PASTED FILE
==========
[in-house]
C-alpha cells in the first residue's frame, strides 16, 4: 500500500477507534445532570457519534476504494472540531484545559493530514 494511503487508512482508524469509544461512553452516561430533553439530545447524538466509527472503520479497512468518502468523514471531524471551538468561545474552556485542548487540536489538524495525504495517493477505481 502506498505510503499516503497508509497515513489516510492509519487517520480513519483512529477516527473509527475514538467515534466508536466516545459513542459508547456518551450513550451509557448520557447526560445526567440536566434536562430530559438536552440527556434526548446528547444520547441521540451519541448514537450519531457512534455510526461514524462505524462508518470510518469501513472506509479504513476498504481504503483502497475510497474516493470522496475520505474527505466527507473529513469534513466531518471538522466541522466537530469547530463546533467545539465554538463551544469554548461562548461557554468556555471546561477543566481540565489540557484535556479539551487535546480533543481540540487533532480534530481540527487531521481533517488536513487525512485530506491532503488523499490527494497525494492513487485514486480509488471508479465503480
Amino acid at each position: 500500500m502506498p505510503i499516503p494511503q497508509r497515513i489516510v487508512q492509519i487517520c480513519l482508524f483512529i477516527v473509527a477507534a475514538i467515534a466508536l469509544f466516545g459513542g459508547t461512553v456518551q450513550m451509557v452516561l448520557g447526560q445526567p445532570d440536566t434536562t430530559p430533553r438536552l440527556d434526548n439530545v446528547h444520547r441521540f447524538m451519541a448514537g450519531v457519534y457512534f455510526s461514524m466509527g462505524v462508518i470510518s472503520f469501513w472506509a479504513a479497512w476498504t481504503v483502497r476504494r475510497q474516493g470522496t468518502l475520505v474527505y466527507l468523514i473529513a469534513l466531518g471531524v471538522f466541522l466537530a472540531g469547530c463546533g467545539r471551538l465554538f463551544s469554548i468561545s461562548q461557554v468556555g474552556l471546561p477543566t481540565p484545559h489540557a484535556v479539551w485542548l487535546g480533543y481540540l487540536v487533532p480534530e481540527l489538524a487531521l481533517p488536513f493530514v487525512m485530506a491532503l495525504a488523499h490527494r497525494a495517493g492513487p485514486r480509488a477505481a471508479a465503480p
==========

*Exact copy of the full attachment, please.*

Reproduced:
[in-house]
C-alpha cells in the first residue's frame, strides 16, 4: 500500500477507534445532570457519534476504494472540531484545559493530514 494511503487508512482508524469509544461512553452516561430533553439530545447524538466509527472503520479497512468518502468523514471531524471551538468561545474552556485542548487540536489538524495525504495517493477505481 502506498505510503499516503497508509497515513489516510492509519487517520480513519483512529477516527473509527475514538467515534466508536466516545459513542459508547456518551450513550451509557448520557447526560445526567440536566434536562430530559438536552440527556434526548446528547444520547441521540451519541448514537450519531457512534455510526461514524462505524462508518470510518469501513472506509479504513476498504481504503483502497475510497474516493470522496475520505474527505466527507473529513469534513466531518471538522466541522466537530469547530463546533467545539465554538463551544469554548461562548461557554468556555471546561477543566481540565489540557484535556479539551487535546480533543481540540487533532480534530481540527487531521481533517488536513487525512485530506491532503488523499490527494497525494492513487485514486480509488471508479465503480
Amino acid at each position: 500500500m502506498p505510503i499516503p494511503q497508509r497515513i489516510v487508512q492509519i487517520c480513519l482508524f483512529i477516527v473509527a477507534a475514538i467515534a466508536l469509544f466516545g459513542g459508547t461512553v456518551q450513550m451509557v452516561l448520557g447526560q445526567p445532570d440536566t434536562t430530559p430533553r438536552l440527556d434526548n439530545v446528547h444520547r441521540f447524538m451519541a448514537g450519531v457519534y457512534f455510526s461514524m466509527g462505524v462508518i470510518s472503520f469501513w472506509a479504513a479497512w476498504t481504503v483502497r476504494r475510497q474516493g470522496t468518502l475520505v474527505y466527507l468523514i473529513a469534513l466531518g471531524v471538522f466541522l466537530a472540531g469547530c463546533g467545539r471551538l465554538f463551544s469554548i468561545s461562548q461557554v468556555g474552556l471546561p477543566t481540565p484545559h489540557a484535556v479539551w485542548l487535546g480533543y481540540l487540536v487533532p480534530e481540527l489538524a487531521l481533517p488536513f493530514v487525512m485530506a491532503l495525504a488523499h490527494r497525494a495517493g492513487p485514486r480509488a477505481a471508479a465503480p